Slim down for summer

Here’s a valuable guide to losing weight quickly

By Barbara Pierce


Summer’s almost here.

If you’d like to drop a few pounds so you’ll look awesome in that amazing sundress, your new shorts or bikini, or maybe there’s even a wedding gown in your June plans, read on.

Registered dietitian Crystal Hein offers some no-fail tips for you to look better quickly. Hein is the owner and operator of Crystal Clear Nutrition in Herkimer.

“Never skip breakfast,” she said. “Or any meal for that matter! Skipping meals slows your metabolism. Eat when you’re hungry and stop when you’re full. Listen to your body’s natural cues.”

Studies show that people who skip breakfast are much more likely to be overweight than those who eat this most important meal of the day. It’s an important meal because it gets your metabolism going.

“Skipping meals may cause you to make poor food choices because you’re starving,” she added. “If you skip a meal, your body will switch to starvation mode, meaning it will hold onto any calories you do take in.”

So instead of skipping a meal, make the right choices about what to eat.

“Make sure to include a good quality protein at every meal, like eggs, nuts, peanut butter, chicken, beans, fish, or milk products. This will help keep you full and satisfied,” she advised.

For protein-rich snacks to keep your metabolism fueled, good choices are a hard-boiled egg, a protein bar with at least 10 grams of protein or a stick of string cheese with a few whole-grain crackers, Greek yogurt, or peanut butter on celery.

Get enough sleep

Recent studies have shown a link between inadequate sleep and weight gain.

Ghrelin, a hormone that stimulates hunger, increases with sleep deprivation and leptin, a hormone that regulates appetite and makes us feel full, decreases with inadequate sleep, according to Hein.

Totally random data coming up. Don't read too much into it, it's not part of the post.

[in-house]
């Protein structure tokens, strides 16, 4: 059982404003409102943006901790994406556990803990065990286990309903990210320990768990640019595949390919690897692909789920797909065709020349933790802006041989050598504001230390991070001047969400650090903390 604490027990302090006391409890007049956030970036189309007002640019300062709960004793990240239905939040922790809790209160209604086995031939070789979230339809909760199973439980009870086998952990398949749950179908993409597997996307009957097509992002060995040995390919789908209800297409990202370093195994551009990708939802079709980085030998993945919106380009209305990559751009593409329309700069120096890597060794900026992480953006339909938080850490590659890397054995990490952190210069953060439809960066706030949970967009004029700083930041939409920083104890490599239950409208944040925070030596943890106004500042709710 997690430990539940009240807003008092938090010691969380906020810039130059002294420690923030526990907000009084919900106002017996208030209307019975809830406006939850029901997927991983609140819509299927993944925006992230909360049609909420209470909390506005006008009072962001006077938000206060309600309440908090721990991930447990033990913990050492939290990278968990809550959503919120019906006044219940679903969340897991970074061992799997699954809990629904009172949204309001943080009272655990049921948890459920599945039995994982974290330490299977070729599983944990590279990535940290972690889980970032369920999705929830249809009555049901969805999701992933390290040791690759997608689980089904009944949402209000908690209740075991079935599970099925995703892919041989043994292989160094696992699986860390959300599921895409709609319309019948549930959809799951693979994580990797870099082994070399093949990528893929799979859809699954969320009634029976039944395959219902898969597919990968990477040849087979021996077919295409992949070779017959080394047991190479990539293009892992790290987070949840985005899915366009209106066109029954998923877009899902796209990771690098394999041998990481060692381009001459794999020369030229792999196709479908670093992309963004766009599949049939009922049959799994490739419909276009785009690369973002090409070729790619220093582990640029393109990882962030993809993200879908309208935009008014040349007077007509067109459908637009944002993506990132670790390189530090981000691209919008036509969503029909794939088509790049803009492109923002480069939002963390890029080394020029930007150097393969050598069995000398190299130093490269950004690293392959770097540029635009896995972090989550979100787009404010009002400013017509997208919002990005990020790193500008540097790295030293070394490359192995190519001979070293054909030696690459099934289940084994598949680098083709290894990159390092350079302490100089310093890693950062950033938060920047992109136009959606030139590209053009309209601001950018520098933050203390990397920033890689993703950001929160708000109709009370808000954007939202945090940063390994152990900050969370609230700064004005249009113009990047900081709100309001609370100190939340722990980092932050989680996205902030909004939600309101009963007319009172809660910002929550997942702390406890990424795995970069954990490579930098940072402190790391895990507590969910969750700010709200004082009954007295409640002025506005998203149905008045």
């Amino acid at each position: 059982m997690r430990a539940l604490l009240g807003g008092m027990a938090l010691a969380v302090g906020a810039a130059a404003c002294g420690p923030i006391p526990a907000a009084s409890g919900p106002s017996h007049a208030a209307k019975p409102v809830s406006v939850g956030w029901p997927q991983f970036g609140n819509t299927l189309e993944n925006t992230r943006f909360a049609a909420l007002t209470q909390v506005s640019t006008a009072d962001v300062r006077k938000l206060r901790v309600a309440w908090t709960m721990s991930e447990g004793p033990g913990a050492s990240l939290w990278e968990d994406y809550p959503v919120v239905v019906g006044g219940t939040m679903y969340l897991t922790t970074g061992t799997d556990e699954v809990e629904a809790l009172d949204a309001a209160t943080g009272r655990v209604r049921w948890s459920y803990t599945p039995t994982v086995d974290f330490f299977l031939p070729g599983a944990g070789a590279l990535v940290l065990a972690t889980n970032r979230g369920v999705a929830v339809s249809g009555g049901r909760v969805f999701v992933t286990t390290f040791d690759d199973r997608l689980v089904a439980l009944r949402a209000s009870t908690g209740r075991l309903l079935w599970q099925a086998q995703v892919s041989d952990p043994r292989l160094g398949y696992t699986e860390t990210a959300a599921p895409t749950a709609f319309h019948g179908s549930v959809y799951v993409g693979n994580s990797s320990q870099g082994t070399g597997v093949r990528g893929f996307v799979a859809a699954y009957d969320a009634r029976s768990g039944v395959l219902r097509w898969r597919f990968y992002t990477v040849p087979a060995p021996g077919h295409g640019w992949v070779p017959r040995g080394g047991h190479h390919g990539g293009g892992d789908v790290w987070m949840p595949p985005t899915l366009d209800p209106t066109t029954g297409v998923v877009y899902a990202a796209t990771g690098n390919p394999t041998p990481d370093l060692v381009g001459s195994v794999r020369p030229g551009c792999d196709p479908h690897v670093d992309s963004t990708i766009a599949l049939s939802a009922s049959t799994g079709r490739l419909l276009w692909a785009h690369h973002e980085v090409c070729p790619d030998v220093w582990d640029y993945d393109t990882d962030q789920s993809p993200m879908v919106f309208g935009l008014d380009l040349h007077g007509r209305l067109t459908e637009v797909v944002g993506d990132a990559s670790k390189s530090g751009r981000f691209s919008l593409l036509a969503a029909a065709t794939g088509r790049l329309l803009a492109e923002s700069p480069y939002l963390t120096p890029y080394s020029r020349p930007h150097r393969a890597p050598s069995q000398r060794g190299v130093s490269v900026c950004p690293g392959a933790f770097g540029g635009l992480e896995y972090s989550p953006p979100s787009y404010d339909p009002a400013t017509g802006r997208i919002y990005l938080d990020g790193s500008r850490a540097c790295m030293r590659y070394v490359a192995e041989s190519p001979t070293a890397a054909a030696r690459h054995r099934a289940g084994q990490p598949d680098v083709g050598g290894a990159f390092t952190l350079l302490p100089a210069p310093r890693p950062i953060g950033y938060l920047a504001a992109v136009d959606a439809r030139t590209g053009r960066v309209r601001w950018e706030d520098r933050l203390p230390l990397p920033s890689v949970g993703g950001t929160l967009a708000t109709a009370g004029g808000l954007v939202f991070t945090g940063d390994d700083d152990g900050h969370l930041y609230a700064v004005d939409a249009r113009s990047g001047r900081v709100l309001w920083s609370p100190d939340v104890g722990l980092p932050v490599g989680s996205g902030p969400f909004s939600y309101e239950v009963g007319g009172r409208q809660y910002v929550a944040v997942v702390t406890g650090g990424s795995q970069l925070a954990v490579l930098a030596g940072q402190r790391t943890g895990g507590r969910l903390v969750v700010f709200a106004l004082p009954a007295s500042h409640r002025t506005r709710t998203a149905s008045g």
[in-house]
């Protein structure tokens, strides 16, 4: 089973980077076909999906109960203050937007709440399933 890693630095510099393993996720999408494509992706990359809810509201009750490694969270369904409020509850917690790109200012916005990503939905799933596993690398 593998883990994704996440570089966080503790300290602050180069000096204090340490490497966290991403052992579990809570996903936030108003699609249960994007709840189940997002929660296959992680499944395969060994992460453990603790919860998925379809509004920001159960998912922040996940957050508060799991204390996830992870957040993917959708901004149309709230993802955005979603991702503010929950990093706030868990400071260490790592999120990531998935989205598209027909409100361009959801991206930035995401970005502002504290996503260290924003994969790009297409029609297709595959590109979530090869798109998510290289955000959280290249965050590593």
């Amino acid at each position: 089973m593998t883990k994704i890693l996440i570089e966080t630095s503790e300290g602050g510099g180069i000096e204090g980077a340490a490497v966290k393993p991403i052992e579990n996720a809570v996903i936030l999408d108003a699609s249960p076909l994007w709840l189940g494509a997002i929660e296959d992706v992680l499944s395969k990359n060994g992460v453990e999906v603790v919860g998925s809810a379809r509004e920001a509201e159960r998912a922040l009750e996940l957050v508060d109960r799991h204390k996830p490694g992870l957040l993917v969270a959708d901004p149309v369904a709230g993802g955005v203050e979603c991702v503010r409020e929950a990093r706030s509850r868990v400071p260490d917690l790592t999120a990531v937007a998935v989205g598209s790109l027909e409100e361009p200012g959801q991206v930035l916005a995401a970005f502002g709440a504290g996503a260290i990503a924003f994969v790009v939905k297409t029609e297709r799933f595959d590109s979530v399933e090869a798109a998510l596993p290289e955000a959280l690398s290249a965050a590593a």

“It’s recommended that adults get between seven to nine hours of sleep a night. And if you don’t get enough sleep, you won’t have the energy to be as physically active as you should every day. Avoid caffeine late in the day to help you fall asleep at night.”

Be careful when eating out. “This is obvious,” said Hein. Take that basket of warm, wonderful smelling bread, add a large plate of food, throw in some good friends and a glass of wine, and you have the perfect storm for overeating.

“Instead, when eating out, choose baked, broiled or grilled lean protein sources. Make half your plate vegetables. Ask the server for alternatives to French fries and other high-fat side dishes. Get your salad dressing and other extras (like sour cream) on the side,” she suggested.

Also, instead of eating out as a get together with friends, go to a coffee shop or go bowling.

“Limit your alcoholic beverages, as they can be a source of extra calories,” she added. And drinking alcohol fuels overeating by loosening your inhibition and making you less aware of what — and how much — you’re eating.

Be physically active

“Start a planned daily exercise routine,” recommended Hein. “Find something you like to do. Make time to do it most days of the week. Sometimes it helps to find a partner to keep you motivated.”

“Do something that fits into your day and do it the time of the day when you feel your best. Some people like early morning workouts and others prefer later afternoon workouts,” she said. “The best workout is the one that works for you and your schedule. Start slow and increase time, intensity or frequency as you go. Gradually increase each of these.”

“Walking is the best exercise. It’s free and can be done almost anywhere. Exercise is also a great way to reduce stress.”

While offering these tips for quick weight loss, Hein adds, “trying to lose weight quickly isn’t the solution.” Because, when you lose weight quickly, you usually put it back on before long. That’s because you haven’t learned to make healthier food choices.

“Instead, focus on the long-term benefits of losing weight,” she suggested. “You’ll live a longer and fuller life, you’ll feel better, and you’ll have more confidence and more energy.”

“Make a long-term commitment to being healthy and try not to focus too much on the number on the scale,” she advised.

She said low-calorie diets aren’t healthy, because when we limit food volume, essential nutrients such as protein, carbohydrates, fat, vitamin and minerals that our bodies need will also be limited.

“Choosing nutrient-dense foods will supply your body with energy, protein and essential vitamins and minerals you need for your body to function at its best,” Hein said.

As a dietitian-nutrition educator and coach, Hein provides nutrition and behavior counseling for general nutrition and wellness needs, weight loss, and various medical conditions for adults and children.